Writing Back Project commended in 'Images of Public Engagement' competition
The School of English’s Writing Back Project has been highly commended in the National Coordinating Centre for Public Engagement (NCCPE)’s ‘Images of Public Engagement 2018’ competition.
As part of the NCCPE’s 10th anniversary celebrations this year, people were invited to share images and captions of inspiring engagement activities, culture change initiatives, and of people involved in public engagement in UK higher education.
Writing Back is a public engagement project that matches University of Leeds students as pen pals with older Yorkshire residents. The scheme aims to tackle loneliness and improve wellbeing in both age demographics, and gathers qualitative data via questionnaires and the digitisation of correspondence.
'It’s nice to meet other people. When you get a letter it cheers you up and it does make a difference’
Olivia and Shirley (pictured) have been writing to one another since 2014. Olivia completed her undergraduate degree in 2017 and recently invited Shirley to attend her graduation celebrations, and they have continued corresponding during Olivia’s MA year.
Reflecting on the scheme, Olivia said: ‘When you come to university you can get in a little student bubble. It’s nice to meet other people. When you get a letter it cheers you up and it does make a difference’.
Shirley similarly acknowledged: ‘I think if you are lonely or on your own then it’s nice to get a letter. I look forward to getting Olivia’s letters’. Shirley was introduced to the project by Caring Together, based in Woodhouse and Little London, who have been working with Writing Back to refer older people to the scheme since the project began in 2014.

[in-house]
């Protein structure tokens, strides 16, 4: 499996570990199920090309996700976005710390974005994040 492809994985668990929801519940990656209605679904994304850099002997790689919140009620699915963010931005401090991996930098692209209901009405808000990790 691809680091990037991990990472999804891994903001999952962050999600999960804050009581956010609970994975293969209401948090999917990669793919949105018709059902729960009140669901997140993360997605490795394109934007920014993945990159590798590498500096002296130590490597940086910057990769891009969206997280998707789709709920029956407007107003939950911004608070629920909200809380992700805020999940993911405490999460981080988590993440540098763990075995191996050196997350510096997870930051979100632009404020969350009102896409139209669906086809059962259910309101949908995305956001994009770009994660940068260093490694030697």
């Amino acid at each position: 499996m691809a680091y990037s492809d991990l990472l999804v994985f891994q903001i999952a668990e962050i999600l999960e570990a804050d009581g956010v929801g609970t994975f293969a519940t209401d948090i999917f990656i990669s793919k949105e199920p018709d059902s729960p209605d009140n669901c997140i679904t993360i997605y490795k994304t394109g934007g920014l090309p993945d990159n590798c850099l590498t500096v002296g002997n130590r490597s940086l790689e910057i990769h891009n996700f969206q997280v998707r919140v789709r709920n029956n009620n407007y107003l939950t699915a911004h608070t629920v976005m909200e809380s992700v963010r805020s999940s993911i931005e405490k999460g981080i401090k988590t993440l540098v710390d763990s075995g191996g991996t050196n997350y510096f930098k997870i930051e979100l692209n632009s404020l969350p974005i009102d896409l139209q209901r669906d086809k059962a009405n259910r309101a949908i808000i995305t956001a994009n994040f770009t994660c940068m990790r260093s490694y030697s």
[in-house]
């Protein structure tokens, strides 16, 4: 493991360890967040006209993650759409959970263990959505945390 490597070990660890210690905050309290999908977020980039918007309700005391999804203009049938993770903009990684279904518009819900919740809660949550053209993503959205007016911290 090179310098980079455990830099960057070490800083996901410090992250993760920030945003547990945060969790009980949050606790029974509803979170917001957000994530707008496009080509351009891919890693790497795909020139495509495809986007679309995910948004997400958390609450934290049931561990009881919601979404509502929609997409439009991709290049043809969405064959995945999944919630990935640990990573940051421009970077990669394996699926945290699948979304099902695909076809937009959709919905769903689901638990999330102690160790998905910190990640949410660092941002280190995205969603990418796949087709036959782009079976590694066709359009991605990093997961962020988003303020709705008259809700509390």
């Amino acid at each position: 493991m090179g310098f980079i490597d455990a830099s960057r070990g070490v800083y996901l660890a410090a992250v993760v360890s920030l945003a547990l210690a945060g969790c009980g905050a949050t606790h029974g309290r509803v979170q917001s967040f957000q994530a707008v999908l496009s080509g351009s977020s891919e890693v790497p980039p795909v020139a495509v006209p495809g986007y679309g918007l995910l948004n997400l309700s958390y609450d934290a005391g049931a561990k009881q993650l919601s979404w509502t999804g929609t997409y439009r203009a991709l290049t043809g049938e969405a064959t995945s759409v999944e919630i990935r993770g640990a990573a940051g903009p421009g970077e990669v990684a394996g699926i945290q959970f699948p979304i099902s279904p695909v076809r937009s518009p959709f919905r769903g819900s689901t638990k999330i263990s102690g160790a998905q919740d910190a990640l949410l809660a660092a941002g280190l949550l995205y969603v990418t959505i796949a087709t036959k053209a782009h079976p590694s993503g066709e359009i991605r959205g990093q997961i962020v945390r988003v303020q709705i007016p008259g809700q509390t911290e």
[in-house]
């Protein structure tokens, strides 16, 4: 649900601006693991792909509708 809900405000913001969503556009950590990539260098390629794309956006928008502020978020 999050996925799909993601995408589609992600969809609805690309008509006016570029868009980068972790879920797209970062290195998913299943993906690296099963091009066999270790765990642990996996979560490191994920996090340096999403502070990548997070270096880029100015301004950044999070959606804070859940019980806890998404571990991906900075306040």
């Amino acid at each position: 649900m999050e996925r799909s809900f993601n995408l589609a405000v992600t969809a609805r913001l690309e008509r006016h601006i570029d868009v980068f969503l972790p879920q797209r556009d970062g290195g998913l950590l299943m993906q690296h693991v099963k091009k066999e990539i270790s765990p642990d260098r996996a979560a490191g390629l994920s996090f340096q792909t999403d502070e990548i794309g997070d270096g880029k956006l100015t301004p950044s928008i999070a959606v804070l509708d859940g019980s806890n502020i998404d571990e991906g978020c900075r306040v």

The judges felt that the entry really spoke to the category, capturing a genuine relationship and a wonderful project. They liked how it captured the animation and interaction of their partnership, and enjoyed hearing the voices of the participants in the caption.
The authenticity of the image was also cited, making the relationship between Olivia and Shirley feel very real. The caption gave weight to the image, revealing a sustained and long term commitment to building stronger links between students and older residents.
The judges also felt that the image ‘jumped off the page’, animated by the joy that the two women feel in each other’s company. They thought that the project is inspirational and demonstrates how creative approaches to engagement came make a real difference for communities but also for universities and their staff and students.